This case involves two fourteen-year-old females who were operating a go-cart without adult supervision when they were struck by an oncoming automobile. The plaintiff, a fourteen-year-old-female, was visiting her friend and was left under the supervision of the friend’s mother. The friend lived on a farm, and she had recently received a new go-kart as a Christmas present. The mother needed to go to the store and left the home to run errands, but permitted the girls to ride the go-kart while she was away. Subsequently, the girls took the go-cart out, and drove it unsupervised, on the road. They were struck by a fast moving automobile while attempting to cross oncoming traffic. As a result of the accident, the plaintiff suffered significant injuries including a concussion, a broken shoulder, and a large laceration which required fourteen stitches.
Question(s) For Expert Witness
- 1. Should fourteen-year-old children be allowed to operate go-carts without adult supervision?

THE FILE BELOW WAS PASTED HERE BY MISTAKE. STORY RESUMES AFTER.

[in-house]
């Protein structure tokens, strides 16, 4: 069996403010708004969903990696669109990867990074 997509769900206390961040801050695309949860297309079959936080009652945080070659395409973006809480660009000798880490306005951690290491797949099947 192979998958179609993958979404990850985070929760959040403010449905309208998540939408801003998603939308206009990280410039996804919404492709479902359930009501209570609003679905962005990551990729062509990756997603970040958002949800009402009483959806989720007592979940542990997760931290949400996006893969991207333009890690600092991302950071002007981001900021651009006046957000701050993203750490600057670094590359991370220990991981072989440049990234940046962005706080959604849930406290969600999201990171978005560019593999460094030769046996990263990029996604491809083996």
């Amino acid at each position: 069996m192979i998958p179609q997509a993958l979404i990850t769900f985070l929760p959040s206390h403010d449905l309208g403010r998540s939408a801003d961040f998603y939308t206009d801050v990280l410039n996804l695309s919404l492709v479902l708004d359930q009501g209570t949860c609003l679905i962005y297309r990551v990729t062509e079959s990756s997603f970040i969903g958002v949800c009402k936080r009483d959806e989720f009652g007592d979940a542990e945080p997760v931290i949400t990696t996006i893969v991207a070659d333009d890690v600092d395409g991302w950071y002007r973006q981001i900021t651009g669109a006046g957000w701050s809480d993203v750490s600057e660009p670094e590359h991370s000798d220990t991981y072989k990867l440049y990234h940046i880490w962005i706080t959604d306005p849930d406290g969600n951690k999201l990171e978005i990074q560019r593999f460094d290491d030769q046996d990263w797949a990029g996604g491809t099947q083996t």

Expert Witness Response E-006648
I have extensive background in the amusement and leisure industry as it relates to children’s entertainment. In order to determine the amount of supervision required, I would need to know more about the type of go-cart in question to determine if it was age appropriate. Other relevant factors include the terrain, the children’s experience driving the automobile, the frequency of the traffic, and even changing factors like the status of the go-kart (used or new) and the weather conditions on the day in question. While some models are safe for a child to use without being monitored, others can be quite dangerous and require adult supervision when in use. Overall, however, go-karts should never be allowed on regular roads, especially when driven by children. While all factors and circumstances need to be considered, it appears that the mother is partially liable based on her lack of supervision and the children’s subsequent actions of driving on the road.